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The Function of a Dog's Hackles and What Raised Hackles Mean

Adrienne is a certified dog trainer, former veterinary assistant, and author of the online dog training course "Brain Training for Dogs."

Raised hackles doesn't always mean aggression in dogs.

Raised hackles doesn't always mean aggression in dogs.

What Are Hackles?

A dog's hackles consist of the hairs along the backbone. They generally start from the neck area and go up to the tail. These hairs have a piloerection function, meaning that they have a tendency to raise under certain circumstances.

All dog breeds have this feature; however, it is easier to see in some breeds than in others. For example, in long-haired breeds, the effect is more pronounced in the shoulder area because the hair in this area is much longer.

When the hackles raise, they might go from the neck up to the tail, or they may simply just raise in the neck, back or tail area.

How Does Piloerection Work?

Dogs have special muscles in their skin called arrector pili which are attached to their hair follicles and are capable of fluffing the hair by trapping air between the hair shafts. These muscles are innervated by the sympathetic branch of the autonomic nervous system and are therefore not under conscious control.

The function allows the dog to appear larger, taller and therefore more intimidating than it is. This is a ''fight or flight'' response triggered by adrenaline, similar in some ways to the function of fish that ''blow'' themselves up to three times their size to look much bigger in case of a fight.

Porcupines also depend on this function to scare off any predators. This is also seen sometimes in cats that are startled by something—simply think of the classic posture of a "Halloween" cat.

Cats sometimes raise their hackles, too. You can see how this wary kitten has raised fur along its back.

Cats sometimes raise their hackles, too. You can see how this wary kitten has raised fur along its back.

What Does It Mean When a Dog Raises Their Hackles?

The dog's hackles may be raised for various reasons. One should consider it an involuntary response that cannot be controlled. Many people assume that it's a sure sign of aggression, but the most common causes are as follows:

  • fear
  • arousal
  • surprise
  • insecurity
  • excitement
  • nervousness
  • defensive behaviors

This behavior is often seen in young dogs that are unsure of their environment and are unsure of how to react.

"Hackling" in dogs may be also somewhat similar to a human getting goosebumps. Generally, the meaning of raised hackles is determined by looking at the context and other accompanying body language.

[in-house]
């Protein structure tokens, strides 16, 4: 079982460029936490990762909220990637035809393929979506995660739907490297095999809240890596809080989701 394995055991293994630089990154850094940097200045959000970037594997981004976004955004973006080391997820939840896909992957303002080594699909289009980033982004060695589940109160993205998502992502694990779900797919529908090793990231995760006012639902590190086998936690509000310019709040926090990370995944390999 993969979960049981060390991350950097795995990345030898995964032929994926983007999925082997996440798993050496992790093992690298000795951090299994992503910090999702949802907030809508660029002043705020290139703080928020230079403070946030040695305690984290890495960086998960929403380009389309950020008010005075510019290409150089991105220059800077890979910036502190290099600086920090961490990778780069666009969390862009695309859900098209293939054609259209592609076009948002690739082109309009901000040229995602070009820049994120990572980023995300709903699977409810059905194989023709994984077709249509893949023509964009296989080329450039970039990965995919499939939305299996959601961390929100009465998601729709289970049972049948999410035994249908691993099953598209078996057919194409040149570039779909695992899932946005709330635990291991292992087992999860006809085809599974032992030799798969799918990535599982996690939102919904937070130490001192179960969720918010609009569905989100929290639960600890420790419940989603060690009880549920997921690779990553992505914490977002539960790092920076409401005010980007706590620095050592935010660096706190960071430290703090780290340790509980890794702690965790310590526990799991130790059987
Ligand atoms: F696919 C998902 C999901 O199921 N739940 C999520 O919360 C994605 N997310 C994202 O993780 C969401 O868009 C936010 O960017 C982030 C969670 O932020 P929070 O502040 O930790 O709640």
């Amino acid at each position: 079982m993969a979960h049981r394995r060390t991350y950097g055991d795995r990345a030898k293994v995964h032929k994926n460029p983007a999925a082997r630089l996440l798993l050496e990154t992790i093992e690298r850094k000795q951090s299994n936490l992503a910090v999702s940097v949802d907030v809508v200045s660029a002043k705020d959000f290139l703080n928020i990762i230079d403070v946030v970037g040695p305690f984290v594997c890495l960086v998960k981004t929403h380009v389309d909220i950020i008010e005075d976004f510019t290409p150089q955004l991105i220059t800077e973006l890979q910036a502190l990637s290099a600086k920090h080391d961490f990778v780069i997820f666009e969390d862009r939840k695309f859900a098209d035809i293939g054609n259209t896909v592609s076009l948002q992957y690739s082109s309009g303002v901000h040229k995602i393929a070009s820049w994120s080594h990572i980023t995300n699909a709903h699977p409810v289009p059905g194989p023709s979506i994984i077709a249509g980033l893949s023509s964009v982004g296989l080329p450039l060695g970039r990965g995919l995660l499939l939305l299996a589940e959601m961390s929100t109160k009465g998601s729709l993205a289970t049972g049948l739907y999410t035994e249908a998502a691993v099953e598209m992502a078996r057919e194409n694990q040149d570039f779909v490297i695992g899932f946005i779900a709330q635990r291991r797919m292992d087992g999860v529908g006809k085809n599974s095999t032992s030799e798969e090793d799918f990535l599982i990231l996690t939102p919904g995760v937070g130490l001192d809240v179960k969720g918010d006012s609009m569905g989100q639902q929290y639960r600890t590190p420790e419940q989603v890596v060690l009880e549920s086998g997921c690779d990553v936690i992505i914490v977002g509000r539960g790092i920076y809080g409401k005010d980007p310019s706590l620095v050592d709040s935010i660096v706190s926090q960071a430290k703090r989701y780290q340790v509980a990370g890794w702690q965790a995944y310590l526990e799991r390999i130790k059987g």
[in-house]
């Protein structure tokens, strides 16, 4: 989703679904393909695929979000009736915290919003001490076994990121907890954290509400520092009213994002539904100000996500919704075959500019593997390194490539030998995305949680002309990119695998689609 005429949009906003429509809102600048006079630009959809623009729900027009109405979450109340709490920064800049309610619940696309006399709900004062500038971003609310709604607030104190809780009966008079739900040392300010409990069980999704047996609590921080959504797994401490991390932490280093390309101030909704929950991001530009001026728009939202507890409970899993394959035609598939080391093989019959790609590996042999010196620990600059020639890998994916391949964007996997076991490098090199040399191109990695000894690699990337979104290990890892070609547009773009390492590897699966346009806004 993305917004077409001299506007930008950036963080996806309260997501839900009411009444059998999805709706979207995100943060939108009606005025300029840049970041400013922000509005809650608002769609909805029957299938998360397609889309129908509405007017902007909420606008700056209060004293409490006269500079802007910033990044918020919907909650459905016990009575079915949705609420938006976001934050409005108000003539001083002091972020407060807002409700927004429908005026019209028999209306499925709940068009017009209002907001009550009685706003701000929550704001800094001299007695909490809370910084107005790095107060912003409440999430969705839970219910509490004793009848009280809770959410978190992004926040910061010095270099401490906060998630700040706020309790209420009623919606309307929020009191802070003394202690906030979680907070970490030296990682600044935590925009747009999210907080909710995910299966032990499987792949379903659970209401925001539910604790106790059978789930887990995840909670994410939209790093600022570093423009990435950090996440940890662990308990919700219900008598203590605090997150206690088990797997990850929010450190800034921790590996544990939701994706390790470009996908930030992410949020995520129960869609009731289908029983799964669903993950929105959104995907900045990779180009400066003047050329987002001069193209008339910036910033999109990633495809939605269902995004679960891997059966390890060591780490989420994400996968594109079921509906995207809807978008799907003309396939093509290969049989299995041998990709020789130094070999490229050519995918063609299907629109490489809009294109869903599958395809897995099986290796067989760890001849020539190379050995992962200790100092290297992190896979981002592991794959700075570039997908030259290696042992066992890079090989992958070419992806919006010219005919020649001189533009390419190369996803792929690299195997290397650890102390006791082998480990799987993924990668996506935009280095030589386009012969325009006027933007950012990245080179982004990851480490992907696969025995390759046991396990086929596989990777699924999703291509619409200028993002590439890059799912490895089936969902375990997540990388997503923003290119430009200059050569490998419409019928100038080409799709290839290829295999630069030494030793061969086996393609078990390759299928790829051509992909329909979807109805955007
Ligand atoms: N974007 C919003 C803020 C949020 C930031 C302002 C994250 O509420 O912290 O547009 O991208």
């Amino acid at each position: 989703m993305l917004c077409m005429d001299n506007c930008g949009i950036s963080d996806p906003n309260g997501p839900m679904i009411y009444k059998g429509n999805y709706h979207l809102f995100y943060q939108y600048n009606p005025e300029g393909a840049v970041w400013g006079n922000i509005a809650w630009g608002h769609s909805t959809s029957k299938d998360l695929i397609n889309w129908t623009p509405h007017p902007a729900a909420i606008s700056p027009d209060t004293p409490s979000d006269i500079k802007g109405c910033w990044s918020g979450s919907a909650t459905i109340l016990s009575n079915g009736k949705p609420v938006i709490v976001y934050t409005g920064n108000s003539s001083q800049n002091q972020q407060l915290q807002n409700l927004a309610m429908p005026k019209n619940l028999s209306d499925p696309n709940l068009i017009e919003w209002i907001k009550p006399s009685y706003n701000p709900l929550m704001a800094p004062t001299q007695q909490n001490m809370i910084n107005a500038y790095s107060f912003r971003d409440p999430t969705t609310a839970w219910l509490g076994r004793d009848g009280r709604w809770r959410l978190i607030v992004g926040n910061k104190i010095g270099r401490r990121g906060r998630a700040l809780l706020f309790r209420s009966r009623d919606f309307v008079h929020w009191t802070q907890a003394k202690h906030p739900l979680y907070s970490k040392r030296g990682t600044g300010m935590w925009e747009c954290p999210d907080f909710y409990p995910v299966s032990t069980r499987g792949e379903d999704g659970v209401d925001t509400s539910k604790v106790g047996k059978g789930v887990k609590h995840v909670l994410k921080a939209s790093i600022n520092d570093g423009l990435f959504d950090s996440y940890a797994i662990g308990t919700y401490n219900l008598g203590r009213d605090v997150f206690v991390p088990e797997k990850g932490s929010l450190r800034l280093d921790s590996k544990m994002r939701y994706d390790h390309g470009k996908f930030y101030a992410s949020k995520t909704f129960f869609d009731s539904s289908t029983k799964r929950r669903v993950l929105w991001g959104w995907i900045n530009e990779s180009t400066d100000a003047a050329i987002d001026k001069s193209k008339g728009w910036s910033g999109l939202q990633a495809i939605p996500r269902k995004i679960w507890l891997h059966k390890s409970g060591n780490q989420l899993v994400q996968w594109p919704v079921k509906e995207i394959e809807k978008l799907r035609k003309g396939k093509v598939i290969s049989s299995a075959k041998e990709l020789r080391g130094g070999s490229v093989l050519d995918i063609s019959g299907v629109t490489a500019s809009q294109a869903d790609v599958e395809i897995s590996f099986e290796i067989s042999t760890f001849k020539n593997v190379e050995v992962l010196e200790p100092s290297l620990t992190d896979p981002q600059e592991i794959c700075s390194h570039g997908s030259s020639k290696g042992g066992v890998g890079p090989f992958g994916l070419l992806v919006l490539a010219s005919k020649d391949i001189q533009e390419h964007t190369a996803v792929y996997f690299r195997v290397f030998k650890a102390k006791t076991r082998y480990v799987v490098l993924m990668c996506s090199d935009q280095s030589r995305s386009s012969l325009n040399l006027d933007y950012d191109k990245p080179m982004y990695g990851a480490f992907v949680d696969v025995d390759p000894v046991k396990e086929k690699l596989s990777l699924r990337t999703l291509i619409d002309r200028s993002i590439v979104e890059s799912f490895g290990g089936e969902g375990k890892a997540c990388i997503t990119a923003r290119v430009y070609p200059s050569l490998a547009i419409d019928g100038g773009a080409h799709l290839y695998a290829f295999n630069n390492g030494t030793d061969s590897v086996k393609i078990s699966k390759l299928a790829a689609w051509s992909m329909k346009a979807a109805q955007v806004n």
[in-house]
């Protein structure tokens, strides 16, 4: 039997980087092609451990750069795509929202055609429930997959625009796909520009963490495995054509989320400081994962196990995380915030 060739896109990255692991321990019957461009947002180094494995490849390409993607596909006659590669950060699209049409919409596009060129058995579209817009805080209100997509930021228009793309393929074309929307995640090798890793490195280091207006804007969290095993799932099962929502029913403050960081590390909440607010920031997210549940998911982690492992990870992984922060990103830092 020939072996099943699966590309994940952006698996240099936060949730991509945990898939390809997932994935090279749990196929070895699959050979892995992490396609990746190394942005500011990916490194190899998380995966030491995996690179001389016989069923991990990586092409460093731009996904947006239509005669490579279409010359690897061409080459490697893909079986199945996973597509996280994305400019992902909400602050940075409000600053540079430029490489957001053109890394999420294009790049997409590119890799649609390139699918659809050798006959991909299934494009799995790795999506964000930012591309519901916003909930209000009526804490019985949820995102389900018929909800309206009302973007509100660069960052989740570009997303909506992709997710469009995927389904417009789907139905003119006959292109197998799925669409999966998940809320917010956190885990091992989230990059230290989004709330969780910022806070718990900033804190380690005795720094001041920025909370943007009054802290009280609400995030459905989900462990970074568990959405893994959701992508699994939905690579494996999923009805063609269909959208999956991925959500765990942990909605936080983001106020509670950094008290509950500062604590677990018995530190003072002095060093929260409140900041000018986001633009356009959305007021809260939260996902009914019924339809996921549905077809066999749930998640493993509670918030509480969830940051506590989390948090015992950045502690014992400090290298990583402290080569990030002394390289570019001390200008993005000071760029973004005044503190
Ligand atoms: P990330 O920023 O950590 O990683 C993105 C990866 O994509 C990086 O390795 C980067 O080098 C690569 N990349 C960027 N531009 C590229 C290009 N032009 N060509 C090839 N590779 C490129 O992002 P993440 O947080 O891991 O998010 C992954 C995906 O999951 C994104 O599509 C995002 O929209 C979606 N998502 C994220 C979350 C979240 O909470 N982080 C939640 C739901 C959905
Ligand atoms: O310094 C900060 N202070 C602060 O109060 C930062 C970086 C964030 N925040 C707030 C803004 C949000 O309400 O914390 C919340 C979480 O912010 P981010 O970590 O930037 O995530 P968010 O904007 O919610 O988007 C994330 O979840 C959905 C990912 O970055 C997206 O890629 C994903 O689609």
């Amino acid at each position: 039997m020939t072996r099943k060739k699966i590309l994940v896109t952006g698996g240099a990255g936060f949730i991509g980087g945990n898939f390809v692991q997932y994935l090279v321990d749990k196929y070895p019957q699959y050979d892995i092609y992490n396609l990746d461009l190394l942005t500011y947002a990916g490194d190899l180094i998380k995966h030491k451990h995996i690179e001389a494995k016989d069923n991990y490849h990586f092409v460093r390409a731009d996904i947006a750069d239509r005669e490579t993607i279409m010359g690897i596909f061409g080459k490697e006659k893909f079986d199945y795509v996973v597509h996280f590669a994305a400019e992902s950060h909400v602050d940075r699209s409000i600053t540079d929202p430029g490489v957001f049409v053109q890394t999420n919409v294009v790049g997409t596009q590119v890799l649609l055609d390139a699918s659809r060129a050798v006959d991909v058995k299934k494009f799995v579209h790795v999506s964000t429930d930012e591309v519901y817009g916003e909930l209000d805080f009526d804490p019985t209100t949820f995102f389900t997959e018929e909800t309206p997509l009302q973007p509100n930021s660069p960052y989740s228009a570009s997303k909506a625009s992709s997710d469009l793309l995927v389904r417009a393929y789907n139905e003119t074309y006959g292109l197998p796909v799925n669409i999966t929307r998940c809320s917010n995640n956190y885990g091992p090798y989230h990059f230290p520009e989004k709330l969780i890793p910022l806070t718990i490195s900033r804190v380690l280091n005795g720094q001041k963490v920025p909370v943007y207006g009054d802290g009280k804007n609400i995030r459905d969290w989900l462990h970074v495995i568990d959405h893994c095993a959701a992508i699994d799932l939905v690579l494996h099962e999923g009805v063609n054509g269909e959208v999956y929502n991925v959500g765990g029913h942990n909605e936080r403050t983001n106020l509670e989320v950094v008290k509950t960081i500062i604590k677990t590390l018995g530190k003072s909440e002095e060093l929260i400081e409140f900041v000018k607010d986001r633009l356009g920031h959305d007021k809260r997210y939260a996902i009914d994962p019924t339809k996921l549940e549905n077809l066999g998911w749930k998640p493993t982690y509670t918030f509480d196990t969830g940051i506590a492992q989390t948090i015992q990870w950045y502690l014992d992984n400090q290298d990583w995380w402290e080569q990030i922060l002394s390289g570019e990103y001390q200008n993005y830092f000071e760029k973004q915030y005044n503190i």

Hackling During Playtime

It's not unusual to see the hackles raised when a dog is playing. This can occur from overstimulation. In some cases, the element of surprise may cause a dog to raise hackles, such as when another dog pops out of nowhere during a play session.

While raising hackles is an involuntary behavior, it's not a bad idea to intervene to allow the dog to settle down, explains Robin Bennett, CPDT and Susan Briggs, CKO in the book Off-Leash Dog Play: A Complete Guide to Safety and Fun.

Hackling vs. the Rhodesian Ridgeback "Mohawk"

Among dog breeds, the Rhodesian Ridgeback displays permanently raised hair on their backs. This is not to be confused with raised hackles. It is just a typical feature of this dog breed.

More About Interpreting Canine Behavior

This article is accurate and true to the best of the author’s knowledge. It is not meant to substitute for diagnosis, prognosis, treatment, prescription, or formal and individualized advice from a veterinary medical professional. Animals exhibiting signs and symptoms of distress should be seen by a veterinarian immediately.

© 2009 Adrienne Farricelli


Adrienne Farricelli (author) on October 05, 2010:

I was aware of this. This is why I explained '' This is not to be confused with raised hackles, this is just a typical feature of this dog breed''. But it never hurts to clarify as I have had people believe they were ''raised hackles! ;)

michael on October 04, 2010:

Actually, a Rhodesian Ridgeback does not have his hackles up permanently. In reality, he has a ridge of hair along his back that grows in the opposite direction.